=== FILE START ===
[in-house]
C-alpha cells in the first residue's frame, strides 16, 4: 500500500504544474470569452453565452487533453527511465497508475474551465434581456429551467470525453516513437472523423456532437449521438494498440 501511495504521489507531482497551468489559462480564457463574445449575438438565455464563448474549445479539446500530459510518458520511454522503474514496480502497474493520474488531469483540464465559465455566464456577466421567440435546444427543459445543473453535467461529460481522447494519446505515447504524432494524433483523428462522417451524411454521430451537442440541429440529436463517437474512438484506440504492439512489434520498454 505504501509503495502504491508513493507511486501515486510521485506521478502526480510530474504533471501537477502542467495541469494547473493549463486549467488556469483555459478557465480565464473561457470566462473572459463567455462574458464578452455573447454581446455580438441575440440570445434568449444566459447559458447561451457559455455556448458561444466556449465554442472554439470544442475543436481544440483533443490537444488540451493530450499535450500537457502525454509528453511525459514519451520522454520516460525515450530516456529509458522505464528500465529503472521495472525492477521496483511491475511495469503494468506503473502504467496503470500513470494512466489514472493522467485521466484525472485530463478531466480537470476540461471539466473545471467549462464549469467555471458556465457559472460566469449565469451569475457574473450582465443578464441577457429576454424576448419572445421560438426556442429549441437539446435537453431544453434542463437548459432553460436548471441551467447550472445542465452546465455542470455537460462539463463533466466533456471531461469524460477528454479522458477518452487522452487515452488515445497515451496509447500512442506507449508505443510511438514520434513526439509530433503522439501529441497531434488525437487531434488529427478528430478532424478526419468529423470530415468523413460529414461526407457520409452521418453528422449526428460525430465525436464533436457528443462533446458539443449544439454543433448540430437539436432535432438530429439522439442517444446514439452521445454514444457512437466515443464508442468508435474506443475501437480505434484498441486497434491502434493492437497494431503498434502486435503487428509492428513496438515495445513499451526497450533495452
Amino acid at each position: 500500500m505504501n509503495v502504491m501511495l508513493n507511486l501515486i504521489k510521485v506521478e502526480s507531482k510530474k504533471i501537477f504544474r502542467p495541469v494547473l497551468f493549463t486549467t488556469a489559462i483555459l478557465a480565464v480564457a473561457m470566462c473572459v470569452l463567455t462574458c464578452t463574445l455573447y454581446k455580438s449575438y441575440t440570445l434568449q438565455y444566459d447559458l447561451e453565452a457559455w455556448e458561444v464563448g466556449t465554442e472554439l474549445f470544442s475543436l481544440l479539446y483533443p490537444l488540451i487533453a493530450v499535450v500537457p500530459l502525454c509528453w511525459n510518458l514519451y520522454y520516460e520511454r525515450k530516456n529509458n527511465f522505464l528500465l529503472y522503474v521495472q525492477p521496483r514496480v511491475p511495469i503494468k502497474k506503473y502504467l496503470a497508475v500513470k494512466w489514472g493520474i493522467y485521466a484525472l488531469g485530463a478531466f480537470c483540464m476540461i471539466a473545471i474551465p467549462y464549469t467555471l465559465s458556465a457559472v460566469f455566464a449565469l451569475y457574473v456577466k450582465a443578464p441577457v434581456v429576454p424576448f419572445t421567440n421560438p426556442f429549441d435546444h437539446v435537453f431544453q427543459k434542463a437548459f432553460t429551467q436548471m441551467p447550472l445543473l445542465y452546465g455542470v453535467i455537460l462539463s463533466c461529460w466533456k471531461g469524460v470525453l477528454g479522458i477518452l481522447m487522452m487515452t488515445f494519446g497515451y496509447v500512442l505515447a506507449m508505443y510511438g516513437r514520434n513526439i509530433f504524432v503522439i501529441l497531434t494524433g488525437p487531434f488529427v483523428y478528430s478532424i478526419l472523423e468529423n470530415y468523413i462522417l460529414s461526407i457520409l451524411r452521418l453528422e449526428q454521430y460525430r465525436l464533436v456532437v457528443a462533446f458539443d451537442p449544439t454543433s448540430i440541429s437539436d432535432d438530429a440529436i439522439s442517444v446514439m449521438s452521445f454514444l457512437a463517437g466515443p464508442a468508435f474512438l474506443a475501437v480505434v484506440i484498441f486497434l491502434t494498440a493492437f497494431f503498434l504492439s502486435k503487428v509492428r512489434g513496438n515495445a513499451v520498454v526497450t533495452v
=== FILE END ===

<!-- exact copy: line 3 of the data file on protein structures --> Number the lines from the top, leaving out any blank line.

Amino acid at each position: 500500500m505504501n509503495v502504491m501511495l508513493n507511486l501515486i504521489k510521485v506521478e502526480s507531482k510530474k504533471i501537477f504544474r502542467p495541469v494547473l497551468f493549463t486549467t488556469a489559462i483555459l478557465a480565464v480564457a473561457m470566462c473572459v470569452l463567455t462574458c464578452t463574445l455573447y454581446k455580438s449575438y441575440t440570445l434568449q438565455y444566459d447559458l447561451e453565452a457559455w455556448e458561444v464563448g466556449t465554442e472554439l474549445f470544442s475543436l481544440l479539446y483533443p490537444l488540451i487533453a493530450v499535450v500537457p500530459l502525454c509528453w511525459n510518458l514519451y520522454y520516460e520511454r525515450k530516456n529509458n527511465f522505464l528500465l529503472y522503474v521495472q525492477p521496483r514496480v511491475p511495469i503494468k502497474k506503473y502504467l496503470a497508475v500513470k494512466w489514472g493520474i493522467y485521466a484525472l488531469g485530463a478531466f480537470c483540464m476540461i471539466a473545471i474551465p467549462y464549469t467555471l465559465s458556465a457559472v460566469f455566464a449565469l451569475y457574473v456577466k450582465a443578464p441577457v434581456v429576454p424576448f419572445t421567440n421560438p426556442f429549441d435546444h437539446v435537453f431544453q427543459k434542463a437548459f432553460t429551467q436548471m441551467p447550472l445543473l445542465y452546465g455542470v453535467i455537460l462539463s463533466c461529460w466533456k471531461g469524460v470525453l477528454g479522458i477518452l481522447m487522452m487515452t488515445f494519446g497515451y496509447v500512442l505515447a506507449m508505443y510511438g516513437r514520434n513526439i509530433f504524432v503522439i501529441l497531434t494524433g488525437p487531434f488529427v483523428y478528430s478532424i478526419l472523423e468529423n470530415y468523413i462522417l460529414s461526407i457520409l451524411r452521418l453528422e449526428q454521430y460525430r465525436l464533436v456532437v457528443a462533446f458539443d451537442p449544439t454543433s448540430i440541429s437539436d432535432d438530429a440529436i439522439s442517444v446514439m449521438s452521445f454514444l457512437a463517437g466515443p464508442a468508435f474512438l474506443a475501437v480505434v484506440i484498441f486497434l491502434t494498440a493492437f497494431f503498434l504492439s502486435k503487428v509492428r512489434g513496438n515495445a513499451v520498454v526497450t533495452v